Take the 2-minute tour ×
Super User is a question and answer site for computer enthusiasts and power users. It's 100% free, no registration required.

I have the opposite question to that in Thunderbird: How to reply with same E-Mail (when multiple identities)? ! I have lots of different email addresses -- work ones from several previous employers, contact addresses for projects that I support, etc., and a GMail one to which everything gets forwarded.

Apart from a few special cases, I pretty much always want my emails to be sent out from the same address -- a long-term work-related one that should remain unchanged when I change employer. (If this sounds weird, I'm employed by universities to work on projects at a big collaborative lab: my lab address is the one that won't change and which I want to use almost all the time.) But I also want Thunderbird to know that those other email addresses refer to me, so don't include them in the CC field when I reply-all.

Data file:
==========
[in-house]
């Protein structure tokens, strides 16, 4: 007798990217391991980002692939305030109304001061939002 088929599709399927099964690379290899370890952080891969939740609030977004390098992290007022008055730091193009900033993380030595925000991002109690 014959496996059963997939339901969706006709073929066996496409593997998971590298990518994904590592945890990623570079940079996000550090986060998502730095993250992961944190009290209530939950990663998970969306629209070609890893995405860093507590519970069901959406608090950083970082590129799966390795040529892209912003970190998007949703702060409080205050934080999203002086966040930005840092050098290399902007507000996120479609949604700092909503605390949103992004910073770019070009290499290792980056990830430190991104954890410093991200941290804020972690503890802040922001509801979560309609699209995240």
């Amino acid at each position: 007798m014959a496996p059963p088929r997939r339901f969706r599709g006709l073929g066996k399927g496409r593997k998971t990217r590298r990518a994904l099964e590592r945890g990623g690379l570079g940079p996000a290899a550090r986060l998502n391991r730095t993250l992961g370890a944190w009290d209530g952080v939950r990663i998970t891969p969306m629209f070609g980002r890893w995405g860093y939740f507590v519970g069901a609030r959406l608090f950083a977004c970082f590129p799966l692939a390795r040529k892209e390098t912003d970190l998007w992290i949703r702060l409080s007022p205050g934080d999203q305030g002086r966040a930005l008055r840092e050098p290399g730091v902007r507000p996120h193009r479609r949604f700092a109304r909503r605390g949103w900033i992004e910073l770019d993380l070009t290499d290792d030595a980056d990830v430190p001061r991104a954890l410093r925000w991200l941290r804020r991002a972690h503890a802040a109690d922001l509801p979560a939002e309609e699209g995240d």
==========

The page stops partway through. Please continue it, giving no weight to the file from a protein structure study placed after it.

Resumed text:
As it says at https://support.mozillamessaging.com/en-US/kb/configuring-email-aliases (and quoted on the other SU question mentioned above):

When you reply to a message, Thunderbird uses the identity that matches the address the message was originally sent to, if it can find a match in the account you are working in.

Is there a way that I can make it not do this? I think this just applies to the default identity, so for those few special cases I can manually override. At the moment I have a bunch of identities set up, but as quite a few are now just "backward compatibility" forwarding addresses and I can't send from them, they should definitely not be used as send addresses. Maybe Thunderbird's identities mechanism isn't the right way to declare this sort of "don't put in th CC" address.

Thanks in advance. I didn't find anyone else reporting a need to do this -- is it an unusual situation? Doesn't feel weird to me ;-)

share|improve this question
add comment

Your Answer

 
discard

By posting your answer, you agree to the privacy policy and terms of service.

Browse other questions tagged or ask your own question.